The time for effecting feed-back control in the line pressure control is when the relation "clutch pressure=line pressure" is established, and the clutch solenoid duty becomes 0% to disengage the clutch plates. In that state, the switch SW1 of FIG. 3 is in the "closed" position.
Where the switch SW1 is open loop controlled, the solenoid is controlled by computing the duty rate with reference to the target line pressure value and the pressure--solenoid duty map which have been decided up to "304" and thus, the switch SW1 is in the "open" position.
And when the switch SW1 is in the "closed" position, a pressure value is input into the integrator only by a different portion of the current line pressure from the target line pressure value. Such procedure is kept going on as long as the current line pressure is not coincident with the target line pressure value. That is, when the switch SW1 is in the "closed" position, an additional function for correcting the displacement of the pressure--solenoid duty map when the switch SW1 is in the "open" position is applied and as a result, there can be obtained a line pressure equal to the target value.
Atmospheric pressure is detected by the absolute pressure detection type pressure sensor 68, and the clutch pressure and line pressure can be corrected to proper levels using such detected atmospheric pressure. Thus, acceleration, ascending ability on an uphill road and traveling ability can be maintained in good condition in accordance with the atmospheric pressure. As a result, the vehicle driver will not think that the vehicle lacks in power, which is advantageous in actual practice.
Also, the above-described system using the absolute pressure detection type pressure sensor can be easily implemented by adding two additional programs for controlling detection of atmospheric pressure and for torque correction calculation. Thus, the construction does not become complicated, and manufacturing cost can be maintained low and thus economically advantageous.
Although a particular preferred embodiment of the invention has been disclosed in detail for illustrative purposes, it will be recognized that variations or modifications of the disclosed apparatus, including the rearrangement of parts, lie within the scope of the present invention.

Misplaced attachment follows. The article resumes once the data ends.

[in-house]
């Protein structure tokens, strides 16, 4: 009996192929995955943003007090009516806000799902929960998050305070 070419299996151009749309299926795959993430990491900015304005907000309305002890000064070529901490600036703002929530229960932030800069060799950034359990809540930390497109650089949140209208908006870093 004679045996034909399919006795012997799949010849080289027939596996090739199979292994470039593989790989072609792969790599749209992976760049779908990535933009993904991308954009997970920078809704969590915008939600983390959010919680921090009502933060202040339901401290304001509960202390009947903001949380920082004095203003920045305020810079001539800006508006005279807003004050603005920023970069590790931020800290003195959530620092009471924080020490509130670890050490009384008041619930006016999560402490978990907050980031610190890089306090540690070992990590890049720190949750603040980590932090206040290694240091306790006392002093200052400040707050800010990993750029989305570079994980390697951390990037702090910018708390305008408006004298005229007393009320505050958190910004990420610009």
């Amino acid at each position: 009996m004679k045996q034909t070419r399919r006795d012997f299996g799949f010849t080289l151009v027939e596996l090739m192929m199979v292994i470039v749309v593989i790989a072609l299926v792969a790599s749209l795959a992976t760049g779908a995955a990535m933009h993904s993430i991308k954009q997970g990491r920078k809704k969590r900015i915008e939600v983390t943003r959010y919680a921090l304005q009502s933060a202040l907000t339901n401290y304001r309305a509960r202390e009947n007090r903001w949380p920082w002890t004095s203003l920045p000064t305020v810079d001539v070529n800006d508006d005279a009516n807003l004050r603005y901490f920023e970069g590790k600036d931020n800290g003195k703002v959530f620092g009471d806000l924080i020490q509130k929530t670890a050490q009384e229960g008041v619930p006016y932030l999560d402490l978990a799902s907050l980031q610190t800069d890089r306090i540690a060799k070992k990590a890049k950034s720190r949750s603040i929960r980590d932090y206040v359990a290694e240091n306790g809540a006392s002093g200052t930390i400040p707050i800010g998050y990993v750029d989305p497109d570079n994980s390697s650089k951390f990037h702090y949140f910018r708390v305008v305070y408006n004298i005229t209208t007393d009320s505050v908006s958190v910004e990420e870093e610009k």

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|U.S. Classification||477/39, 477/98, 477/45|
|International Classification||B60W10/18, B60W10/10, F16H9/00, F16D48/02, F16H59/06, F16H61/04, F16D48/06, F16H63/46, F16H59/62, B60W10/02, F16H61/00, F16H61/02, F16H61/662|
|Cooperative Classification||B60W30/1819, B60W10/10, F16D2500/70406, F16D2500/3108, F16D2500/31466, F16D2500/3021, F16D2500/70258, F16D2500/70668, F16D2500/3121, F16D2500/3101, F16D2500/3067, F16D2500/30806, F16D2500/1026, F16D2500/3065, F16D2500/3026, F16D2500/1088, F16D2500/3144, F16D2500/50858, F16H61/66259, F16D48/066, B60W10/02, B60W2550/13, F16H63/46, Y10T477/653, B60W10/107, B60W30/18, F16H59/62, Y10T477/624, Y10T477/6203|
|European Classification||B60W10/107, F16D48/06H, F16H61/662H2, B60W30/18, B60W10/02|
|Sep 26, 1990||AS||Assignment|
Owner name: SUZUKI JIDOSHA KOGYO KABUSHIKI KAISHA, JAPAN
Free format text: ASSIGNMENT OF ASSIGNORS INTEREST.;ASSIGNORS:HIRANO, SADAYUKI;YAMASHITA, YOSHINORI;TATSUMI, TAKUMI;AND OTHERS;REEL/FRAME:005460/0960
Effective date: 19900914
|Jun 2, 1992||AS||Assignment|
Owner name: SUZUKI MOTOR CORPORATION, JAPAN
Free format text: CHANGE OF NAME;ASSIGNOR:SUZUKI JIDOSHA KOGYA KABUSHIKI KAISHA;REEL/FRAME:006137/0648
Effective date: 19901212
|May 22, 1995||FPAY||Fee payment|
Year of fee payment: 4
|May 24, 1999||FPAY||Fee payment|
Year of fee payment: 8
|Jun 18, 2003||REMI||Maintenance fee reminder mailed|
|Dec 3, 2003||LAPS||Lapse for failure to pay maintenance fees|
|Jan 27, 2004||FP||Expired due to failure to pay maintenance fee|
Effective date: 20031203